(Chr. Today) In Albany, Georgia, Two Churches of Different Races partner to Bring Healing

Segregation remains on the tip of the tongue for many residents of Albany, where old attitudes persist””sometimes openly and certainly behind closed doors. Blacks and whites attend the same schools, visit the same movie theaters, and drink from the same fountains, but prejudices are palpable.

“There are a lot of tensions around here that just won’t die,” says a member of the local news media who asked to remain anonymous. “There’s a black-white divide, a lot of good-old-boy cronyism. The whites won’t let it go, but the blacks won’t either.”

One local pastor who has lived in several southern cities””including Montgomery, Alabama, where Rosa Parks refused to give up her bus seat to a white man””says Albany is “easily the most racially divided city I’ve ever been in….”

Read it all.


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2 comments on “(Chr. Today) In Albany, Georgia, Two Churches of Different Races partner to Bring Healing

  1. Archer_of_the_Forest says:

    And for the Yankees reading this, Albany, GA, is pronounced “All-benny.”

  2. Frances Scott says:

    1982 – 1993 I lived and worked in Americus, GA…just a few miles up the road from Albany. I worked first for Habitat for Humanity as a full time volunteer. My title was “Director of Family and Children’s Services” and my pay was the same as that of any other volunteer. I worked mostly in the black community and became close enough to my people to be trusted with such gems as: “White people is okay, but you just has to treat em like children.” The white people, meanwhile, were saying, “Black people are okay, but you have to treat them like children.” I alway told them, “Maybe, if you folks start treating each other like adults, this town will be a better place for all of us to live.”

    My colleague and I were helping one of our elderly black homeowners put up curtains in her new house when her telephone rang. She answered, talked a few minutes, then told the caller, “I have to go now, my white girls are here!” All three of us enjoyed the joke. She had worked as a domestic all her working life so she knew the lines; she only had to change one word.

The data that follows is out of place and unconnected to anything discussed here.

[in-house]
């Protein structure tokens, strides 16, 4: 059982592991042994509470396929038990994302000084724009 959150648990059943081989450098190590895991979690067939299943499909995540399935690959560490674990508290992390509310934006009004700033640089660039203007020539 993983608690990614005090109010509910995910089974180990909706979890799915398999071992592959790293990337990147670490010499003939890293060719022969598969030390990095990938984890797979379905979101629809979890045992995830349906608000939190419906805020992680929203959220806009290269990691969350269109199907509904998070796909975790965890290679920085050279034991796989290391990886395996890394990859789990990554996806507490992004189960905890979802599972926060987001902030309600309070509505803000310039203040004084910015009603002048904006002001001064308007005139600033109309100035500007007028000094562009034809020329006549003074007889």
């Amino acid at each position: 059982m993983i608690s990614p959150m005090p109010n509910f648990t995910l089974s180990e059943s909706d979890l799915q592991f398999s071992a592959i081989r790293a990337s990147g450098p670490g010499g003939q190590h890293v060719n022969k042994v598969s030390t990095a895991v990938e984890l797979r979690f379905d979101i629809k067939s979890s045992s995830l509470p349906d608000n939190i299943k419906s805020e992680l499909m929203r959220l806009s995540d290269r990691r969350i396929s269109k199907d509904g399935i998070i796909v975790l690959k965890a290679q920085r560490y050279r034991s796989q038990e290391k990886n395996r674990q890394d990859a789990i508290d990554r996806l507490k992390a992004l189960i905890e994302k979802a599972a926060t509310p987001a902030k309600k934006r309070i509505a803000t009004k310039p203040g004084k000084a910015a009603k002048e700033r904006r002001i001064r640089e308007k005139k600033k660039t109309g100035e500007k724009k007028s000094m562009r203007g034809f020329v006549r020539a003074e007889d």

My desk job at HFH included helping people fill out the application for a house. I found out that most of the adults, and many of the teenagers were illiterate. My colleague and I worked with the existing, but non active, Literacy Action group to revive the program. From 1985 – 1983 I worked for the regional Library directing a four-county adult literacy program. Most of the tutors were white, most of the students were black. We used Laubach which requires the tutor to sit beside the student and teach from the student’s book. Under this system, the tutor and student bond rather quickly and a trust relationship is built up that changes the perceptions of both people. Many of the students came wanting ot learn to read so that “I can read the bible for my own self.”

    Living in a decent house, being able to read, and having one person in the white community to call “friend” made a difference, one by one. For the tutor, knowing one person from the black community as “friend” helped break down barriers between the two communities. There are still two communities…differences in cultural background and the human tendancy to group with others “like me” are controlling factors. And I believe that is fine…so long as it is by choice.

    Albany is a larger city with higher barriers. Tougher nut to crack. If these two pastors and their congregations can begin to alleviate the problems, they are truly doing God’s work. Blessings on them all.